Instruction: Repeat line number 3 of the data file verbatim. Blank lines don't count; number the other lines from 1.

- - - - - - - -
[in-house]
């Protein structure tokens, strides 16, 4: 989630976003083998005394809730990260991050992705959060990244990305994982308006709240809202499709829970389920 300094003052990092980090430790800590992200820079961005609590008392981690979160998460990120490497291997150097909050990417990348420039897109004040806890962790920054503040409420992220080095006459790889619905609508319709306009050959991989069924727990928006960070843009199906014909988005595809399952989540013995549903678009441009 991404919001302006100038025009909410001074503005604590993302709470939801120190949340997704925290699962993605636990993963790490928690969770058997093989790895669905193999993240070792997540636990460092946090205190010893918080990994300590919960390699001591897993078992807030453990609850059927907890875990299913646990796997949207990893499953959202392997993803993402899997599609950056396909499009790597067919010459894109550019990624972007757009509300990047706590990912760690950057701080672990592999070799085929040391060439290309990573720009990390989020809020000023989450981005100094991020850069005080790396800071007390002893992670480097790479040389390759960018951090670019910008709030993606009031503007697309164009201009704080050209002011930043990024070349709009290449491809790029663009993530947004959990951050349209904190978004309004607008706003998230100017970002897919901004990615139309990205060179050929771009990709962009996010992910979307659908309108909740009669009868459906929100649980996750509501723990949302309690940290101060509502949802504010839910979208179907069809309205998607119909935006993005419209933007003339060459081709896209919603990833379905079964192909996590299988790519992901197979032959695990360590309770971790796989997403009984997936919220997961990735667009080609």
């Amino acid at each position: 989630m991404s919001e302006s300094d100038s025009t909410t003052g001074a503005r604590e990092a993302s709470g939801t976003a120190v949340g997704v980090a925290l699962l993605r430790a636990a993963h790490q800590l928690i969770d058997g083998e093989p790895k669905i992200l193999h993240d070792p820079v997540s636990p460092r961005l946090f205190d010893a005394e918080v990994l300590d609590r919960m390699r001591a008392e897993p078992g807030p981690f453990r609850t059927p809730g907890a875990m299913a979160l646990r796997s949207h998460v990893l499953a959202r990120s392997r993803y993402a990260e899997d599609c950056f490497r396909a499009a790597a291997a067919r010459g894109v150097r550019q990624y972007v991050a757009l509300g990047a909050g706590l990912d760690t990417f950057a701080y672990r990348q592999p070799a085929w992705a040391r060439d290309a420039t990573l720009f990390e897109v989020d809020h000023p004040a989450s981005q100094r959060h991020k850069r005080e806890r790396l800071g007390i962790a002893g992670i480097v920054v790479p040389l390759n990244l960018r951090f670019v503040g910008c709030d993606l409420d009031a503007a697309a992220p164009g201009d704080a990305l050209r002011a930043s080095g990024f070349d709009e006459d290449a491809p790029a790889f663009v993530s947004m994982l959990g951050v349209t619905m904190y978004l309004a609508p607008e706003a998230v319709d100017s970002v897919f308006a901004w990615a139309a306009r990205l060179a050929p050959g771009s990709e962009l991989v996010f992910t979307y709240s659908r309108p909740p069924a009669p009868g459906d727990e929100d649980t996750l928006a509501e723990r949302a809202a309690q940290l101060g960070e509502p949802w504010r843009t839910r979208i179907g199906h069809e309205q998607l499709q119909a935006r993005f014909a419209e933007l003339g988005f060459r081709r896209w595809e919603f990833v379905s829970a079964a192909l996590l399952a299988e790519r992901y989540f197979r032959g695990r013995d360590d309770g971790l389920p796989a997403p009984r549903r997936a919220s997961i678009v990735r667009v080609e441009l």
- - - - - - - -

């Amino acid at each position: 989630m991404s919001e302006s300094d100038s025009t909410t003052g001074a503005r604590e990092a993302s709470g939801t976003a120190v949340g997704v980090a925290l699962l993605r430790a636990a993963h790490q800590l928690i969770d058997g083998e093989p790895k669905i992200l193999h993240d070792p820079v997540s636990p460092r961005l946090f205190d010893a005394e918080v990994l300590d609590r919960m390699r001591a008392e897993p078992g807030p981690f453990r609850t059927p809730g907890a875990m299913a979160l646990r796997s949207h998460v990893l499953a959202r990120s392997r993803y993402a990260e899997d599609c950056f490497r396909a499009a790597a291997a067919r010459g894109v150097r550019q990624y972007v991050a757009l509300g990047a909050g706590l990912d760690t990417f950057a701080y672990r990348q592999p070799a085929w992705a040391r060439d290309a420039t990573l720009f990390e897109v989020d809020h000023p004040a989450s981005q100094r959060h991020k850069r005080e806890r790396l800071g007390i962790a002893g992670i480097v920054v790479p040389l390759n990244l960018r951090f670019v503040g910008c709030d993606l409420d009031a503007a697309a992220p164009g201009d704080a990305l050209r002011a930043s080095g990024f070349d709009e006459d290449a491809p790029a790889f663009v993530s947004m994982l959990g951050v349209t619905m904190y978004l309004a609508p607008e706003a998230v319709d100017s970002v897919f308006a901004w990615a139309a306009r990205l060179a050929p050959g771009s990709e962009l991989v996010f992910t979307y709240s659908r309108p909740p069924a009669p009868g459906d727990e929100d649980t996750l928006a509501e723990r949302a809202a309690q940290l101060g960070e509502p949802w504010r843009t839910r979208i179907g199906h069809e309205q998607l499709q119909a935006r993005f014909a419209e933007l003339g988005f060459r081709r896209w595809e919603f990833v379905s829970a079964a192909l996590l399952a299988e790519r992901y989540f197979r032959g695990r013995d360590d309770g971790l389920p796989a997403p009984r549903r997936a919220s997961i678009v990735r667009v080609e441009l």